• <DotfuscatorXamarinEnabled>true</DotfuscatorXamarinEnabled>
  7. After the last <ItemGroup> tag, add the following:
    • <ItemGroup><None Include="DotfuscatorConfig.xml" /></ItemGroup>
  8. Save and close the file.

Build the App

Now you can build the app with Dotfuscator’s obfuscation protection. To do so:

  1. Open or reload your project in Visual Studio.
  2. Select a solution build configuration that exercises a project build configuration you decided to protect.
  3. Build the project.
  4. After this first build, note the build output contains the following lines regarding Dotfuscator:

  1. Note the addition of a DotfuscatorConfig.xml file in your project. This is the Dotfuscator config file, which tells Dotfuscator how to obfuscate your code. It is recommended to check it into source control.
  2. On the filesystem, notice the new DotfuscatorReports directory in your project’s directory. This directory contains information about how the project was obfuscated, including how to reverse the renaming process. You should treat this directory like a build output, and have source control ignore it.
  3. Test your app. If you see errors, you may need to configure Dotfuscator further to maintain correct behavior; see the next section for reference.
  4. Continue developing your app, building as you would normally. When Dotfuscator is used during a build, the build output will contain the following lines:

For more information on continuing development with obfuscation in place, please see the Continuing Development section in the Dotfuscator User Guide.

Configuring Renaming

There may be some cases where an app assumes that the name of a code element at compile time will be the same at runtime. This is especially true for Xamarin apps, which rely on XAML and reflection. Renaming obfuscation can break this assumption, causing the obfuscated app to behave differently.

While newer versions of Dotfuscator are better able to handle these scenarios automatically, some cases may need to be manually configured. For instructions and an example, see the Identify Renaming Exclusions page of the Dotfuscator User Guide.

Advanced Obfuscation

Instead of the free Dotfuscator Community Edition, you can also obfuscate your Xamarin apps with Dotfuscator Professional Edition. Professional Edition is licensed for use on commercial products, and free trials are available upon request.

To see the difference between Community and Professional editions, consider the game example from earlier. If the developers ran their libraries through Dotfuscator’s Professional Edition, instead of Community Edition, the results of reverse engineering would look like this:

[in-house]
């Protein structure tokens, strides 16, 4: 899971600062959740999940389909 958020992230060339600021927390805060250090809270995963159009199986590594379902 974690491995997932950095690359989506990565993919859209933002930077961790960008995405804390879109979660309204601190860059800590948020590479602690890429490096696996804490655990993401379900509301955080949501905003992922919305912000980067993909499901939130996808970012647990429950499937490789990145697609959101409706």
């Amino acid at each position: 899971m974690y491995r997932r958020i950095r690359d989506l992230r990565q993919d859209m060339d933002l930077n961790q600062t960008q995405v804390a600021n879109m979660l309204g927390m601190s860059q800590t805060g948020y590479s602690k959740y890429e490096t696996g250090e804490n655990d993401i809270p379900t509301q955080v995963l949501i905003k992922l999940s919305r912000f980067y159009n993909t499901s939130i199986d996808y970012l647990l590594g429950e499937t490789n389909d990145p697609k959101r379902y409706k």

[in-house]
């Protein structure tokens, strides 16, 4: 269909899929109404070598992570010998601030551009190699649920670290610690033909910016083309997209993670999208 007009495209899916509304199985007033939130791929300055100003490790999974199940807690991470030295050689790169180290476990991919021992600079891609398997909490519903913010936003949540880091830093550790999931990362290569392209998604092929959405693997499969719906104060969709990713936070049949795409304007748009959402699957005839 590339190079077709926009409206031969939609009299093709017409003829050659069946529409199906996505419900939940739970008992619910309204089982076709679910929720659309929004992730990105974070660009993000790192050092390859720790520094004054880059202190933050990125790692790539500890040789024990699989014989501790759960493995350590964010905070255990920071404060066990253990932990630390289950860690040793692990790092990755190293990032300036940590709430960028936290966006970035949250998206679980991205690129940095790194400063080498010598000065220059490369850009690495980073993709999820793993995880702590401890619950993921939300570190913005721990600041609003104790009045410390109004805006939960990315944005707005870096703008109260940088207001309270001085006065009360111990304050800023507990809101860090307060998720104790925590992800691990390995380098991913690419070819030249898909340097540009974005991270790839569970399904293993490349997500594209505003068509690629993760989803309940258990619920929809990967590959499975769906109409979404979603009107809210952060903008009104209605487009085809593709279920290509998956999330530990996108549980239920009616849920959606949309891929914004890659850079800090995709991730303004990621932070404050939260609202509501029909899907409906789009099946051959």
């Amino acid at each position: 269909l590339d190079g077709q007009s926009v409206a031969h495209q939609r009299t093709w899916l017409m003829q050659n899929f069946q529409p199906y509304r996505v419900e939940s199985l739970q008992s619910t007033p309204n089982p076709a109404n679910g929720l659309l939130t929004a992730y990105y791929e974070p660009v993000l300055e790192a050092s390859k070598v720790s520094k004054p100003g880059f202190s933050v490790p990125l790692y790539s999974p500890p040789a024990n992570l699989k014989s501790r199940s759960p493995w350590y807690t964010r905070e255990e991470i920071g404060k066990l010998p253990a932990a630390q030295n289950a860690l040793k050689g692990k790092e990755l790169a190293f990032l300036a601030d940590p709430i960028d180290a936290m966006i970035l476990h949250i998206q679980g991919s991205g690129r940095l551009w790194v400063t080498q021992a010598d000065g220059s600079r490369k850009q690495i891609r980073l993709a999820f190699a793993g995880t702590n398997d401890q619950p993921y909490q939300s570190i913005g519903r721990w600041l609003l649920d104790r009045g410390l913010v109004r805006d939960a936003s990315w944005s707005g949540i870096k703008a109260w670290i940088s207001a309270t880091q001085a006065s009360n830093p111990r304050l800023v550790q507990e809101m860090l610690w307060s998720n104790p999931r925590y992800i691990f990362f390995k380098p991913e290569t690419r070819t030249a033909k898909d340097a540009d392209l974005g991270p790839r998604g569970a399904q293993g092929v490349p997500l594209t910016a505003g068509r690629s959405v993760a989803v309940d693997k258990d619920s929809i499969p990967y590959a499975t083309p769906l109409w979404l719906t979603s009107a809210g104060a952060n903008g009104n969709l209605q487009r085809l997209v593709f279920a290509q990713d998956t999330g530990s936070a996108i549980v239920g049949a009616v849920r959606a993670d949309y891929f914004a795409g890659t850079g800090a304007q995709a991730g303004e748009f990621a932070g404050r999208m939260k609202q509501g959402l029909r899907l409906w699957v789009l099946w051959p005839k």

In addition to renaming obfuscation, this code is now also protected by control flow obfuscation. The original code’s statements are scattered among obtuse `switch` blocks, in a seemingly random order, making it very difficult to follow. This and other advanced forms of obfuscation are exclusive to Dotfuscator Professional Edition.

Summary

In this blog post, we’ve seen how Dotfuscator can be used to protect Xamarin libraries and apps from reverse engineering. While I used an Android app as an example, these same steps can also be applied to iOS and UWP projects, so you can protect your app no matter what platforms it runs on.

For more details on how to protect Xamarin projects with Dotfuscator, see the Xamarin page of the Dotfuscator User Guide. There you’ll also find a git repository demonstrating how to integrate Dotfuscator into a Xamarin app for all three platforms.

You can get the latest developments in the obfuscation space by visiting the PreEmptive Solutions blog, and by following PreEmptive on Twitter at twitter.com/preemptive.

The post Protecting Your Xamarin Apps with Dotfuscator appeared first on Xamarin Blog.

September 19

Augment Reality with Xamarin and iOS 11

One of the showcase features of iOS 11 is ARKit, an augmented-reality mode available on devices powered by A9 and newer chips (basically, 6S and better iPhones, 2017 iPads, and iPad Pros). With ARKit, users hold up the device and view a composite of the video feed and computer-generated imagery (either 2D SpriteKit or 3D SceneKit) that appears “attached” to horizontal surfaces in the real world.